Monthly statistics for October 2013:
Statewide Average Precipitation: 2.34 inches (51st driest since 1895)
Statewide Average Temperature: 60.08°F (22nd coldest since 1895)
* Values generated from preliminary numbers
Cloudy October Tempers our Temperatures
You may have noticed October seemed a bit on the cloudy side in your area, especially toward the beginning of the month. This begs the question — how does last month compare historically to other Octobers in terms of cloudiness? By analyzing the hourly cloud cover observations from stations across the state, we were able to put last month’s values into a historical perspective. The table below depicts the percentage and ranking of cloudy observations over the last 16 years (i.e. those that reported “broken” or “overcast” skies for a given hourly report).
|Location||Percentage of Cloudy Observations|
in October 2013
|Historical Cloudiness Ranking|
for October 2013
The cloud cover in October acted like a reflective blanket for our atmosphere, keeping our daytime high temperatures a bit on the cool side, and our nighttime low temperatures a bit on the warm side. Several cities reported minimum temperatures in the top 10 warmest on record. However, mean temperatures were fairly close to normal for most of North Carolina, with generally warmer conditions in the northern and northeastern parts of the state.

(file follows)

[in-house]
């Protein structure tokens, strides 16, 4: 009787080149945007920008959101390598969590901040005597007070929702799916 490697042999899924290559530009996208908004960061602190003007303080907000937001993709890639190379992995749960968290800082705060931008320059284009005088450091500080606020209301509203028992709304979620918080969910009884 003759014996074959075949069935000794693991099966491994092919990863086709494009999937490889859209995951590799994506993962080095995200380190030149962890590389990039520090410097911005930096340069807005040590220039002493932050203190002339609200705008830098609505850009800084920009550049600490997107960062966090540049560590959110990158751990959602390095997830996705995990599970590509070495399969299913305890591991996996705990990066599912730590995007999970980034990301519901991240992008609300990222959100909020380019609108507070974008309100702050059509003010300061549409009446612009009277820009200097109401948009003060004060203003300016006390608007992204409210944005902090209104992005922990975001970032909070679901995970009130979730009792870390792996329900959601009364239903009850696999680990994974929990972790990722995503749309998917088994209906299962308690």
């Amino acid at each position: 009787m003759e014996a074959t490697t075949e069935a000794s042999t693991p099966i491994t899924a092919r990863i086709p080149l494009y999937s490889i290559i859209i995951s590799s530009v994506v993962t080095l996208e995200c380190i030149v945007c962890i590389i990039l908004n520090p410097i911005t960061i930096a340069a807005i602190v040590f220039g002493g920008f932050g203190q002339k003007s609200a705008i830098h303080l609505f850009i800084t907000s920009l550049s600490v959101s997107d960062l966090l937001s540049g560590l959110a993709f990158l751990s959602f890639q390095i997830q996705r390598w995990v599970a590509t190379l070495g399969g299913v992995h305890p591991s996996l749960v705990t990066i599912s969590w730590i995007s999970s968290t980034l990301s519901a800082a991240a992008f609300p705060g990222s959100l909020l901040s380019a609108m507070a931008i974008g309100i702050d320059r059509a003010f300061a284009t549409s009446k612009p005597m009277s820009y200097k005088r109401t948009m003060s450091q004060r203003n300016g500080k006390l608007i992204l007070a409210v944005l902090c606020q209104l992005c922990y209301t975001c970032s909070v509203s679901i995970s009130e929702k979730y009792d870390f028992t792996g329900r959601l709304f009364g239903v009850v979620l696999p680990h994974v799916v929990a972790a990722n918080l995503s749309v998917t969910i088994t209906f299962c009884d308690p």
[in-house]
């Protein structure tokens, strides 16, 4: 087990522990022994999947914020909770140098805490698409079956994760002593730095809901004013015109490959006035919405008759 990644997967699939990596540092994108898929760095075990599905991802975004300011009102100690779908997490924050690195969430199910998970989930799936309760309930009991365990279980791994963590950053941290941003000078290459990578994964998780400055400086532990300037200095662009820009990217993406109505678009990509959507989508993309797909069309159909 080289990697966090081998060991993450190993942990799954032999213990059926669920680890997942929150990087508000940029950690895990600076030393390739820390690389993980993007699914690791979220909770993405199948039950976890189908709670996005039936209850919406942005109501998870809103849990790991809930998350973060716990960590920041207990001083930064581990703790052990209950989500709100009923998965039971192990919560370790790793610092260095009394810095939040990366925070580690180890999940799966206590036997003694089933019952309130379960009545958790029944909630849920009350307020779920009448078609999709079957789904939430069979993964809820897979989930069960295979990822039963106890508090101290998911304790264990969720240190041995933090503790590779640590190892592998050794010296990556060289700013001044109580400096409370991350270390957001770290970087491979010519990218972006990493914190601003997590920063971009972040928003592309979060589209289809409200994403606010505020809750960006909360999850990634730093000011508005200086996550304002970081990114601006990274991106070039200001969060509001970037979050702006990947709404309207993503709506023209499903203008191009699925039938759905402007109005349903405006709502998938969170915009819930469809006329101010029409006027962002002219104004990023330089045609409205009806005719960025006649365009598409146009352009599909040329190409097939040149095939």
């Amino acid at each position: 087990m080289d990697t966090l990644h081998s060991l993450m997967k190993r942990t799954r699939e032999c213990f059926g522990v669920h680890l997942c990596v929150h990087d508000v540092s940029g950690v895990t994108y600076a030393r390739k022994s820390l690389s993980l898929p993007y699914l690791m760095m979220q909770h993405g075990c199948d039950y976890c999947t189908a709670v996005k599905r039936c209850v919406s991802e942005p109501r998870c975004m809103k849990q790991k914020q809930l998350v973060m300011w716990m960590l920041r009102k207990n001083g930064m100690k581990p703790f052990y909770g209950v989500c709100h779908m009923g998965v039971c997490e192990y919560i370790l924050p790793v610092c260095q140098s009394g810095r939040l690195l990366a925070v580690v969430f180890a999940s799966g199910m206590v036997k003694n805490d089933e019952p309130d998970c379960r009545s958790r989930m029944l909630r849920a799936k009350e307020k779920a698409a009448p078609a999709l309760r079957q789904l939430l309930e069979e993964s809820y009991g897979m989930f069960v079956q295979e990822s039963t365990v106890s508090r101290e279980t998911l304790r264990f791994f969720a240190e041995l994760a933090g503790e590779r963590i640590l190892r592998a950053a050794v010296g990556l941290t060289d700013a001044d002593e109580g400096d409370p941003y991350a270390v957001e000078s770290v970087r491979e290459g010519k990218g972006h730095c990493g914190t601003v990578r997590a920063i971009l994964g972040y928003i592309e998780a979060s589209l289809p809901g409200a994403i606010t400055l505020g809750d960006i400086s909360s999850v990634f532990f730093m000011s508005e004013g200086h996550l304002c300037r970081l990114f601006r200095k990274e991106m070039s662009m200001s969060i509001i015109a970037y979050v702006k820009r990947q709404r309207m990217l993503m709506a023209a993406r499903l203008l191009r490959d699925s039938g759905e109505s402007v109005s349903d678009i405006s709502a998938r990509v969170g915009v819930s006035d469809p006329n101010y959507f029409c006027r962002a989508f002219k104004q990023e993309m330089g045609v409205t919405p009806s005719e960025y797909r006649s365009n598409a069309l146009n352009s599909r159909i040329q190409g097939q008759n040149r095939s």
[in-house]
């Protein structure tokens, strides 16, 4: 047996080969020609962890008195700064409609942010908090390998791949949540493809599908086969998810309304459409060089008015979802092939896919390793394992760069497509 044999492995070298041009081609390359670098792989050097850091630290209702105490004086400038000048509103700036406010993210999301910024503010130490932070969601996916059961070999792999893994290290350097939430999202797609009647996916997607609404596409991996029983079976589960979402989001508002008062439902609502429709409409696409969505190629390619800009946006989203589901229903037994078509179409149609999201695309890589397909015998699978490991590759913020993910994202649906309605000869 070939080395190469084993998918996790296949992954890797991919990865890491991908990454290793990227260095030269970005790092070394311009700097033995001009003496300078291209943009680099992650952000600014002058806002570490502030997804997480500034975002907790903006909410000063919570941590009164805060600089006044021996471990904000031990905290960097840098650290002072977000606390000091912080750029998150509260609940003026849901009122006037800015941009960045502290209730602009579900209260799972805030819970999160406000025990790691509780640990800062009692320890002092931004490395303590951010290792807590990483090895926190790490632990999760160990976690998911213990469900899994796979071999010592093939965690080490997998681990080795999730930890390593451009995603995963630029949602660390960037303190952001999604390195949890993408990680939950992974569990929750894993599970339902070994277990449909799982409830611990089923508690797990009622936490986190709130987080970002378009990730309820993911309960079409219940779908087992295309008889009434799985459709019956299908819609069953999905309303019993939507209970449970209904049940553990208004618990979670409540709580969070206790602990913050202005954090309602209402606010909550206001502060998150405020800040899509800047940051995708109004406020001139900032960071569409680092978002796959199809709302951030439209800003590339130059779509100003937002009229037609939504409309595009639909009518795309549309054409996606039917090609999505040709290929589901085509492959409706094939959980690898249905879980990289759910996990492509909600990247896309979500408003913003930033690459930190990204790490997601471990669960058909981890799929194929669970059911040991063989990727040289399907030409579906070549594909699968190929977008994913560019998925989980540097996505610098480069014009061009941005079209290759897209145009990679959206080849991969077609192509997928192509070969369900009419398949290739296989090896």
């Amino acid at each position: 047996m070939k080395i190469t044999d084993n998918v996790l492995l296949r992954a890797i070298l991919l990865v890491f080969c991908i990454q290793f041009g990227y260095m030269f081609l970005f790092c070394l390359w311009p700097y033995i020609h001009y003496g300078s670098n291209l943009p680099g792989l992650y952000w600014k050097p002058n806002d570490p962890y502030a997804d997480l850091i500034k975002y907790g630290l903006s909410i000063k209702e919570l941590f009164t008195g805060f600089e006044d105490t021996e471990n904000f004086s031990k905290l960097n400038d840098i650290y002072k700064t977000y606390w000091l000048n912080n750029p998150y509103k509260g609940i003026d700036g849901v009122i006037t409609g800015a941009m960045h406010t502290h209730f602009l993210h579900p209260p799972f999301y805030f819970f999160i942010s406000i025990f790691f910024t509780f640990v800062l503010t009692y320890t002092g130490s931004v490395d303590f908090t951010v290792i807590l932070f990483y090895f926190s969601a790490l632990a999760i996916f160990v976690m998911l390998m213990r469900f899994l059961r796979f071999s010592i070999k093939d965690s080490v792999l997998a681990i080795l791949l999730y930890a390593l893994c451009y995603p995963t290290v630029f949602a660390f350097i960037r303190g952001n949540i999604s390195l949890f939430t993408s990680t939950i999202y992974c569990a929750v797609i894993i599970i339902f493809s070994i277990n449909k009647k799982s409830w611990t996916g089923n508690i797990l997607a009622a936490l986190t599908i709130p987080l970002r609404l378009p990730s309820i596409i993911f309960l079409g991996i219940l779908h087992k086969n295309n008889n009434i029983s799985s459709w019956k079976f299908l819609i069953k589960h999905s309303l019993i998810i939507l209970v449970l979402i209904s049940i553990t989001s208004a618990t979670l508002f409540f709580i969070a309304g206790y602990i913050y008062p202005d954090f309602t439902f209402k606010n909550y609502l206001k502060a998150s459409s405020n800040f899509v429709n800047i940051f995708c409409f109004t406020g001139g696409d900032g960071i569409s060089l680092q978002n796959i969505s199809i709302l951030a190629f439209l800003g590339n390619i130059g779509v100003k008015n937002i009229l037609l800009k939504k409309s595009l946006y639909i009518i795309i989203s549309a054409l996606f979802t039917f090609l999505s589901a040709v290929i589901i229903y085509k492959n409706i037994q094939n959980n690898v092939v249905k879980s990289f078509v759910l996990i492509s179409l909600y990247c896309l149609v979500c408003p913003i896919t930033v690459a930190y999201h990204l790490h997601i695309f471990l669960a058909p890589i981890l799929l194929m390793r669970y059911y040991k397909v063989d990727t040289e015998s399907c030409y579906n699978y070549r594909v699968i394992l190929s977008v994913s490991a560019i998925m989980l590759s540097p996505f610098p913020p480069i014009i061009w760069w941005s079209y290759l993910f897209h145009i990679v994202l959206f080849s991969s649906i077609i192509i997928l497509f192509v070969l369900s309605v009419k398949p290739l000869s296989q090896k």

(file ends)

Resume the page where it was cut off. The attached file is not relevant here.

Wet in the East, Dry Everywhere Else
In October, rainfall amounts were ample near the coast but not in other locations across the state. Coastal communities received most of their rain from a single, slow-moving system on October 7-10 that produced more than 4 inches across the Inner and Outer Banks. The rest of the state had dry conditions, with most communities receiving less than half of their normal rainfall.
The result is a shift in the depiction of dry conditions in the US Drought Monitor. Coastal communities that were previously an area of focus got relief, while counties further west moved into Abnormally Dry status by the end of October. Streams in the central part of the state have dropped into dry levels, while streams in western NC continue to benefit from the exceptionally wet spring and summer of 2013. Indeed, many western communities will see 2013 go down as one of the wettest on record, despite the drier conditions over the past couple of months.
With all these dry conditions, why no official drought? Impacts of the dryness are hard to find. For agricultural communities, the dry fall has made harvest of soybeans and cotton much easier. Most other communities have low demand for water during this time of the year, and so there are few, if any, impacts from the lack of rainfall. And without impacts, there is no drought — just dry weather.